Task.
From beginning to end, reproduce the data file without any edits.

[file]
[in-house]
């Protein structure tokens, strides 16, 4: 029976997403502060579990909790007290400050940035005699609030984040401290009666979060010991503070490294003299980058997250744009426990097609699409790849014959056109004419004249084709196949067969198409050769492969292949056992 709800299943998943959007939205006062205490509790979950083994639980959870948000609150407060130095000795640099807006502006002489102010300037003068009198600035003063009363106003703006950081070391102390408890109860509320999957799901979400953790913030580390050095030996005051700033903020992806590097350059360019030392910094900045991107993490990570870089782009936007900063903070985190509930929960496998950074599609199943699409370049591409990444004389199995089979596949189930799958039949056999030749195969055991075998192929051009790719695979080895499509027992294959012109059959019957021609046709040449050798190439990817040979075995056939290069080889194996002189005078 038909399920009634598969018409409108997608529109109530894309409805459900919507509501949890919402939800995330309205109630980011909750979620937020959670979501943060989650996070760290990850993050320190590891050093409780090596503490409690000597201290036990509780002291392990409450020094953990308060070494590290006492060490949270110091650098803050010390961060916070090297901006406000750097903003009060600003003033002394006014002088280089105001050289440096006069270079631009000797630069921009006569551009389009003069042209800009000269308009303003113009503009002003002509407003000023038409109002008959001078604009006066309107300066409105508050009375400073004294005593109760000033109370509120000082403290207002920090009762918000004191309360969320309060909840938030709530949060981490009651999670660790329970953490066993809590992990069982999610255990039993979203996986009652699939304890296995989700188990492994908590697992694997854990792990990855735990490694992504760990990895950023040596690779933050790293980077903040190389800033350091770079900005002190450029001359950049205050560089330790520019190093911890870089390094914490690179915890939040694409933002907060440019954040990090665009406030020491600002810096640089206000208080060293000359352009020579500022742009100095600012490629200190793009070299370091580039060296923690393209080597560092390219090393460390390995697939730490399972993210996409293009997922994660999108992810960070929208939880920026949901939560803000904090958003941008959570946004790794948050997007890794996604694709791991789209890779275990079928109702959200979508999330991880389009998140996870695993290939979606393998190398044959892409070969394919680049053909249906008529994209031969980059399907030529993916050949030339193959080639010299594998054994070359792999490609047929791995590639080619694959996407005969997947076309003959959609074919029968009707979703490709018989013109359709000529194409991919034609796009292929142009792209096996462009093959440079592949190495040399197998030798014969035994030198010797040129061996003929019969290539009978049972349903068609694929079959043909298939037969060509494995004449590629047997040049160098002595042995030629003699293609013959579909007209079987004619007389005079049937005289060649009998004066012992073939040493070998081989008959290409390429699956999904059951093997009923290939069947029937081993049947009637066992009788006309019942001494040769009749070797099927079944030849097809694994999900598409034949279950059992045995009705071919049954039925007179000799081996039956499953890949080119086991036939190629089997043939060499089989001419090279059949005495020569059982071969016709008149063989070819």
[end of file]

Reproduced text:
[in-house]
């Protein structure tokens, strides 16, 4: 029976997403502060579990909790007290400050940035005699609030984040401290009666979060010991503070490294003299980058997250744009426990097609699409790849014959056109004419004249084709196949067969198409050769492969292949056992 709800299943998943959007939205006062205490509790979950083994639980959870948000609150407060130095000795640099807006502006002489102010300037003068009198600035003063009363106003703006950081070391102390408890109860509320999957799901979400953790913030580390050095030996005051700033903020992806590097350059360019030392910094900045991107993490990570870089782009936007900063903070985190509930929960496998950074599609199943699409370049591409990444004389199995089979596949189930799958039949056999030749195969055991075998192929051009790719695979080895499509027992294959012109059959019957021609046709040449050798190439990817040979075995056939290069080889194996002189005078 038909399920009634598969018409409108997608529109109530894309409805459900919507509501949890919402939800995330309205109630980011909750979620937020959670979501943060989650996070760290990850993050320190590891050093409780090596503490409690000597201290036990509780002291392990409450020094953990308060070494590290006492060490949270110091650098803050010390961060916070090297901006406000750097903003009060600003003033002394006014002088280089105001050289440096006069270079631009000797630069921009006569551009389009003069042209800009000269308009303003113009503009002003002509407003000023038409109002008959001078604009006066309107300066409105508050009375400073004294005593109760000033109370509120000082403290207002920090009762918000004191309360969320309060909840938030709530949060981490009651999670660790329970953490066993809590992990069982999610255990039993979203996986009652699939304890296995989700188990492994908590697992694997854990792990990855735990490694992504760990990895950023040596690779933050790293980077903040190389800033350091770079900005002190450029001359950049205050560089330790520019190093911890870089390094914490690179915890939040694409933002907060440019954040990090665009406030020491600002810096640089206000208080060293000359352009020579500022742009100095600012490629200190793009070299370091580039060296923690393209080597560092390219090393460390390995697939730490399972993210996409293009997922994660999108992810960070929208939880920026949901939560803000904090958003941008959570946004790794948050997007890794996604694709791991789209890779275990079928109702959200979508999330991880389009998140996870695993290939979606393998190398044959892409070969394919680049053909249906008529994209031969980059399907030529993916050949030339193959080639010299594998054994070359792999490609047929791995590639080619694959996407005969997947076309003959959609074919029968009707979703490709018989013109359709000529194409991919034609796009292929142009792209096996462009093959440079592949190495040399197998030798014969035994030198010797040129061996003929019969290539009978049972349903068609694929079959043909298939037969060509494995004449590629047997040049160098002595042995030629003699293609013959579909007209079987004619007389005079049937005289060649009998004066012992073939040493070998081989008959290409390429699956999904059951093997009923290939069947029937081993049947009637066992009788006309019942001494040769009749070797099927079944030849097809694994999900598409034949279950059992045995009705071919049954039925007179000799081996039956499953890949080119086991036939190629089997043939060499089989001419090279059949005495020569059982071969016709008149063989070819």